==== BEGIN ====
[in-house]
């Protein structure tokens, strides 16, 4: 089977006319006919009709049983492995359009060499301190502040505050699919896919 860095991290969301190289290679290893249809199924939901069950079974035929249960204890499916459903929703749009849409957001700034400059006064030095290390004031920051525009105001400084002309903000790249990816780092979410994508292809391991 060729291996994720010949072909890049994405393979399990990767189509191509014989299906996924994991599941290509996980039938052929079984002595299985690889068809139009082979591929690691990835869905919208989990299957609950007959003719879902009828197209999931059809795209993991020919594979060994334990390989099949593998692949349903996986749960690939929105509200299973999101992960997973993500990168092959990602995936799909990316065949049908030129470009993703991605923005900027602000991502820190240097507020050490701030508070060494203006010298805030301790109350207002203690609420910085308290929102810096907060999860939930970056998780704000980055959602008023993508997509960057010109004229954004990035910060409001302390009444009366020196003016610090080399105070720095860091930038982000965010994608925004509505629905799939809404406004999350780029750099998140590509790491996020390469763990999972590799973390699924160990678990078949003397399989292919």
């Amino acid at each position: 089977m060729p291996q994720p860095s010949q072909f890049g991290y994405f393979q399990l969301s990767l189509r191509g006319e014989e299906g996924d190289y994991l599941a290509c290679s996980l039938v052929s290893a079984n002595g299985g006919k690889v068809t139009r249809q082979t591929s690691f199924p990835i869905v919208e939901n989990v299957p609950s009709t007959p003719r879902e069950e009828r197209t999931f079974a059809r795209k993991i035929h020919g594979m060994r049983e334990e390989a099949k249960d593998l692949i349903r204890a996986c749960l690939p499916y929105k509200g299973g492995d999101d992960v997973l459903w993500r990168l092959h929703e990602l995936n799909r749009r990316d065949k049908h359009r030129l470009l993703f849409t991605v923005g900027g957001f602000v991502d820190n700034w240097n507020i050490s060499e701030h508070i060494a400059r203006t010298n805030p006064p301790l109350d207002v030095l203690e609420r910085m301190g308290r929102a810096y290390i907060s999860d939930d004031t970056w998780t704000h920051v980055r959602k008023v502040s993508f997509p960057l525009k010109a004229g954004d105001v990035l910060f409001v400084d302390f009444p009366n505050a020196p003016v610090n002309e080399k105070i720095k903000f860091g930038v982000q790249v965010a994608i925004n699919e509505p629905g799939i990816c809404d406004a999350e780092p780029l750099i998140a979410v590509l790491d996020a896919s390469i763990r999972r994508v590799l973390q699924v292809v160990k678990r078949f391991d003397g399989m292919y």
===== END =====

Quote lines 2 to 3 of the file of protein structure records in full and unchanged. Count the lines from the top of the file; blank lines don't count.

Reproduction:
């Protein structure tokens, strides 16, 4: 089977006319006919009709049983492995359009060499301190502040505050699919896919 860095991290969301190289290679290893249809199924939901069950079974035929249960204890499916459903929703749009849409957001700034400059006064030095290390004031920051525009105001400084002309903000790249990816780092979410994508292809391991 060729291996994720010949072909890049994405393979399990990767189509191509014989299906996924994991599941290509996980039938052929079984002595299985690889068809139009082979591929690691990835869905919208989990299957609950007959003719879902009828197209999931059809795209993991020919594979060994334990390989099949593998692949349903996986749960690939929105509200299973999101992960997973993500990168092959990602995936799909990316065949049908030129470009993703991605923005900027602000991502820190240097507020050490701030508070060494203006010298805030301790109350207002203690609420910085308290929102810096907060999860939930970056998780704000980055959602008023993508997509960057010109004229954004990035910060409001302390009444009366020196003016610090080399105070720095860091930038982000965010994608925004509505629905799939809404406004999350780029750099998140590509790491996020390469763990999972590799973390699924160990678990078949003397399989292919």
């Amino acid at each position: 089977m060729p291996q994720p860095s010949q072909f890049g991290y994405f393979q399990l969301s990767l189509r191509g006319e014989e299906g996924d190289y994991l599941a290509c290679s996980l039938v052929s290893a079984n002595g299985g006919k690889v068809t139009r249809q082979t591929s690691f199924p990835i869905v919208e939901n989990v299957p609950s009709t007959p003719r879902e069950e009828r197209t999931f079974a059809r795209k993991i035929h020919g594979m060994r049983e334990e390989a099949k249960d593998l692949i349903r204890a996986c749960l690939p499916y929105k509200g299973g492995d999101d992960v997973l459903w993500r990168l092959h929703e990602l995936n799909r749009r990316d065949k049908h359009r030129l470009l993703f849409t991605v923005g900027g957001f602000v991502d820190n700034w240097n507020i050490s060499e701030h508070i060494a400059r203006t010298n805030p006064p301790l109350d207002v030095l203690e609420r910085m301190g308290r929102a810096y290390i907060s999860d939930d004031t970056w998780t704000h920051v980055r959602k008023v502040s993508f997509p960057l525009k010109a004229g954004d105001v990035l910060f409001v400084d302390f009444p009366n505050a020196p003016v610090n002309e080399k105070i720095k903000f860091g930038v982000q790249v965010a994608i925004n699919e509505p629905g799939i990816c809404d406004a999350e780092p780029l750099i998140a979410v590509l790491d996020a896919s390469i763990r999972r994508v590799l973390q699924v292809v160990k678990r078949f391991d003397g399989m292919y």